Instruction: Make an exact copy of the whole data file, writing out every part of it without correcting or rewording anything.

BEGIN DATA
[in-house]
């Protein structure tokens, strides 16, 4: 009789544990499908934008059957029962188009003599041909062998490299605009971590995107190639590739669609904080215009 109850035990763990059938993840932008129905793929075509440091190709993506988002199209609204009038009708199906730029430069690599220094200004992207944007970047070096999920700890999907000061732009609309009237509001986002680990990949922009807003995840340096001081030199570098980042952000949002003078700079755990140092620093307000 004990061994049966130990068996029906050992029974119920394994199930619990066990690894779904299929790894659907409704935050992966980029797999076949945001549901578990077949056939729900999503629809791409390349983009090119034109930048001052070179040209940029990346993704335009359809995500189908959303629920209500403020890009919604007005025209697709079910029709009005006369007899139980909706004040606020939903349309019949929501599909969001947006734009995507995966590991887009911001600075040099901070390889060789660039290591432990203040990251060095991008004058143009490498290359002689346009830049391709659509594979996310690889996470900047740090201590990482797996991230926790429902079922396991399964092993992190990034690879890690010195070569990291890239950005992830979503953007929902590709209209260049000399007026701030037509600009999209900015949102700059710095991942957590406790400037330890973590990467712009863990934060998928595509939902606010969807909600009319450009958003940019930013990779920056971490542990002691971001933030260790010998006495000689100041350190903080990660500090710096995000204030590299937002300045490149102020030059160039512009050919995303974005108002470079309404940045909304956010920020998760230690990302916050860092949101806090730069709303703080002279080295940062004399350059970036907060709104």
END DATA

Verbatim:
[in-house]
């Protein structure tokens, strides 16, 4: 009789544990499908934008059957029962188009003599041909062998490299605009971590995107190639590739669609904080215009 109850035990763990059938993840932008129905793929075509440091190709993506988002199209609204009038009708199906730029430069690599220094200004992207944007970047070096999920700890999907000061732009609309009237509001986002680990990949922009807003995840340096001081030199570098980042952000949002003078700079755990140092620093307000 004990061994049966130990068996029906050992029974119920394994199930619990066990690894779904299929790894659907409704935050992966980029797999076949945001549901578990077949056939729900999503629809791409390349983009090119034109930048001052070179040209940029990346993704335009359809995500189908959303629920209500403020890009919604007005025209697709079910029709009005006369007899139980909706004040606020939903349309019949929501599909969001947006734009995507995966590991887009911001600075040099901070390889060789660039290591432990203040990251060095991008004058143009490498290359002689346009830049391709659509594979996310690889996470900047740090201590990482797996991230926790429902079922396991399964092993992190990034690879890690010195070569990291890239950005992830979503953007929902590709209209260049000399007026701030037509600009999209900015949102700059710095991942957590406790400037330890973590990467712009863990934060998928595509939902606010969807909600009319450009958003940019930013990779920056971490542990002691971001933030260790010998006495000689100041350190903080990660500090710096995000204030590299937002300045490149102020030059160039512009050919995303974005108002470079309404940045909304956010920020998760230690990302916050860092949101806090730069709303703080002279080295940062004399350059970036907060709104």